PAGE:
News from Elsewhere

My Michael

by Amos Oz, translated by Nicholas de Lange
Knopf, 287 pp., $6.95

The Western Coast

by Paula Fox
Harcourt Brace Jovanovich, 333 pp., $7.95

Erections, Ejaculations, Exhibitions and General Tales of Ordinary Madness

by Charles Bukowski
City Lights Books, 478 pp., $3.95 (paper)

I Come as a Thief

by Louis Auchincloss
Houghton Mifflin, 231 pp., $6.95

Mumbo Jumbo

by Ishmael Reed
Doubleday, 223 pp., $6.95

Here are five books of fiction that offer news from elsewhere. As in some Warner Brothers B-17 crew, all the groups are represented: we have a Jew (Israeli), a woman, an “ethnic” white, a patrician wasp, and a black, a diversity which should provide any reader with sufficient remoteness. But each writer is more than his or her background, more distant than any gross differentiation can indicate.

In My Michael Amos Oz considers the stubborn persistence of private desires and needs in the midst of a public condition that demands their limitation. The novel was published in Israel in 1968, shortly after the Six-Day War, and even from a distance one can see why it aroused such excitement and controversy. Oz tells the story of Hannah Gonen’s first decade of marriage, from 1950 to 1959, to Michael, a geologist, a steady, patient, good-natured but not witty or imaginative man, whose achievement of a professional career vaguely parallels the consolidation of the Israeli state. Unable to penetrate Michael’s decent kindness and reliability, Hannah (who majored in literature in college) grows increasingly alienated from him and his life in the “objective” world of knowledge, work, personal relations, and national concern. Unable to identify herself in that world, she devotes herself to memory as a way of possessing time and an identity for herself in it—“I have not forgotten” is the refrain of her narrative, since “to forget means to die.”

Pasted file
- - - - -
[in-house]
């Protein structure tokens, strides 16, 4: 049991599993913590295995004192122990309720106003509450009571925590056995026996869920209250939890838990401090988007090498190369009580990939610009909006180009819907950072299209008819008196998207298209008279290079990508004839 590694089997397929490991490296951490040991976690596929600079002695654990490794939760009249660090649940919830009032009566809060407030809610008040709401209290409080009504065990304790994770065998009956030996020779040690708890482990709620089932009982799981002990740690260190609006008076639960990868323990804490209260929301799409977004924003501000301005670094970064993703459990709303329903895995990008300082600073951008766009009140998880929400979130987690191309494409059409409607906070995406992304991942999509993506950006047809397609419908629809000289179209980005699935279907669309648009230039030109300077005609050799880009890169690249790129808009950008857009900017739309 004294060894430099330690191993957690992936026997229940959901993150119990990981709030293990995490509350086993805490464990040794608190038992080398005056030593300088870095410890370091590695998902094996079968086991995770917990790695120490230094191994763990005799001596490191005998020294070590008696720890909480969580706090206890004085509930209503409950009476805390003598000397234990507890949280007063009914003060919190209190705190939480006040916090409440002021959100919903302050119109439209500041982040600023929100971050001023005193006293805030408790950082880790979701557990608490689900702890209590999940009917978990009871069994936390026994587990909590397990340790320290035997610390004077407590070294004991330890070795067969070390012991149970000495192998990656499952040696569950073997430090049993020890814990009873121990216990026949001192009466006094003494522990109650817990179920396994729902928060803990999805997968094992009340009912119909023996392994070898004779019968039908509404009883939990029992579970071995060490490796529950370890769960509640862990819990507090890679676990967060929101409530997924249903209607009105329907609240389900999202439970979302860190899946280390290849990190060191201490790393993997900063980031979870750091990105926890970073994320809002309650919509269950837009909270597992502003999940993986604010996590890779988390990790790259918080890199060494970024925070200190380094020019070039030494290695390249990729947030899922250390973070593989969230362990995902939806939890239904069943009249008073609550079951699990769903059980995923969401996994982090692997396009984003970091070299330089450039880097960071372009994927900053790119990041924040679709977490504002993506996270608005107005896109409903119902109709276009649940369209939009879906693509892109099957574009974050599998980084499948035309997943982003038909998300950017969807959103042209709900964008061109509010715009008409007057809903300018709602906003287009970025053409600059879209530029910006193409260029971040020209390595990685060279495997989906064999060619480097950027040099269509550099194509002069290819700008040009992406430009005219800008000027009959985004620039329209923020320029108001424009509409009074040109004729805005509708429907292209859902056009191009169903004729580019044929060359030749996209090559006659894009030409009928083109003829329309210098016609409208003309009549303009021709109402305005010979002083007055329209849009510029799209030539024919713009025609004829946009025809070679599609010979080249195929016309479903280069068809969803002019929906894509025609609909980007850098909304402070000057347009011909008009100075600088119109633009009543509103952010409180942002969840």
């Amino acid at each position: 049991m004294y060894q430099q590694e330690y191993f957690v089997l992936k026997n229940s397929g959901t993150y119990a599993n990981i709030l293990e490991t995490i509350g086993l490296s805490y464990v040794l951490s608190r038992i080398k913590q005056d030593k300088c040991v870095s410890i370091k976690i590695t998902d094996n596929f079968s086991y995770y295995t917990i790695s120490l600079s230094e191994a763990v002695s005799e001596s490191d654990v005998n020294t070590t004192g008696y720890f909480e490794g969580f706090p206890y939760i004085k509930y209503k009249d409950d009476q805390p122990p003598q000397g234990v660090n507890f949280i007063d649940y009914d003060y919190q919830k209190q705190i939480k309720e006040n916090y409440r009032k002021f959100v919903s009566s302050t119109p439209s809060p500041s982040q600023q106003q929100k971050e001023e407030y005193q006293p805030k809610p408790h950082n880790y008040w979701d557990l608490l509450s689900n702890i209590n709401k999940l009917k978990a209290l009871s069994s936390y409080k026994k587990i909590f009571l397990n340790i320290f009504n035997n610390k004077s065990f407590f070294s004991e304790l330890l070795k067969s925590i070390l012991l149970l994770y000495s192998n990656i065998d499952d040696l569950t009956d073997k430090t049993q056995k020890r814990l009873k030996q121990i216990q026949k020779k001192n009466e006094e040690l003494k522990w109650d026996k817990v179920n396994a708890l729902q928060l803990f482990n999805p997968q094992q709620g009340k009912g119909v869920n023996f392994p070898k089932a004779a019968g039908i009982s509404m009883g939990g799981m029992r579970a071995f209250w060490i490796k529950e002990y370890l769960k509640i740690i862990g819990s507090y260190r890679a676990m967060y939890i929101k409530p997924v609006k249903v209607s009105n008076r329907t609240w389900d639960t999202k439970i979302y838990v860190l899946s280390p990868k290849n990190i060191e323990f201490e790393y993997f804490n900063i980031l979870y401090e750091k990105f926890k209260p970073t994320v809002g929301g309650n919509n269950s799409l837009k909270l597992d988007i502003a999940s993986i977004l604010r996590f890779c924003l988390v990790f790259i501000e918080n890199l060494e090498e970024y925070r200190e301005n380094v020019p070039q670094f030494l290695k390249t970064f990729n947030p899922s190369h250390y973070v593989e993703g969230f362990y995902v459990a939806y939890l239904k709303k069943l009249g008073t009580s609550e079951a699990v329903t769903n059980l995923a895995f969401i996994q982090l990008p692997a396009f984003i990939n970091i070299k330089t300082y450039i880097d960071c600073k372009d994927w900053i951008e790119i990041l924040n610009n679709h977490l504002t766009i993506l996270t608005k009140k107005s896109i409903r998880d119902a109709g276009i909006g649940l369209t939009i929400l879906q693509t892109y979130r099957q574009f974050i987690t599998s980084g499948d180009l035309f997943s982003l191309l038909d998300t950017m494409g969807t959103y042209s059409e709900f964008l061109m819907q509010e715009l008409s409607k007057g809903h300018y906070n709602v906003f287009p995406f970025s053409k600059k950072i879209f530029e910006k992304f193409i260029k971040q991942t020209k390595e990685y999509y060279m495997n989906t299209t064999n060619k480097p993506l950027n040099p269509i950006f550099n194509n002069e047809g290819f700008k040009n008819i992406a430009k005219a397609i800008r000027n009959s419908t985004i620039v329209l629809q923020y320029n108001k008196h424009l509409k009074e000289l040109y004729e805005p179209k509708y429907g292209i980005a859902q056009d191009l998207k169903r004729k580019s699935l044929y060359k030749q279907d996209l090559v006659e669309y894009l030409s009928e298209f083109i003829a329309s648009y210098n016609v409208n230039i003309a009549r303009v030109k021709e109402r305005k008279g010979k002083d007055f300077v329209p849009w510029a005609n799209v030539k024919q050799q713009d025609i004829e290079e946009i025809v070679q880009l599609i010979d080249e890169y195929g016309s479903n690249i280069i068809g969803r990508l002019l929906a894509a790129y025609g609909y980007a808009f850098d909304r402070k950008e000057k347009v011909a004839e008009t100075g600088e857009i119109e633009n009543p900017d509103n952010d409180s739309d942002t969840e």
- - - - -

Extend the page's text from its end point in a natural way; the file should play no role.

Devotion to memory, however, leads her into a private drama of fantasy and dream inside the glass dome she conceives of as separating her from Michael and his life. Hers are acquisitive fantasies of power and dominance, converting personal memory (the Arab twins she played with as a child), literary images (Moby Dick, Captain Nemo, and Michael Strogoff), and scraps of history (British destroyers from the War of Independence) into a pitifully melodramatic and self-centered inner life in which her will to exist can have room. At the end, depleted by nervous illness and a second pregnancy, she entertains her most overtly subversive fantasy of her Arab twins, matured into a composite lover-terrorist, infiltrating Israeli lines and dynamiting a water tower on her orders.

Oz’s dazzling control of imagistic patterning and texture makes Hannah’s reveries very beautiful as she struggles to preserve a sense of passion and adventure. But the practical conditions that impinge on that sense are solidly and fairly rendered too, and Oz sees that a struggle like hers risks not only madness but romantic triviality:

As for me, I move the sugar bowl towards one or other of the visitors and utter absentmindedly some such remark as:

“Where will all these fashionable ideas lead us?”

Or sometimes:

“One has to move with the times.”


“There are two sides to every question.”

I say these things so as not to sit silent all evening and seem rude. The sudden pain: Why have I been exiled here? Nautilus. Dragon. Isles of the…

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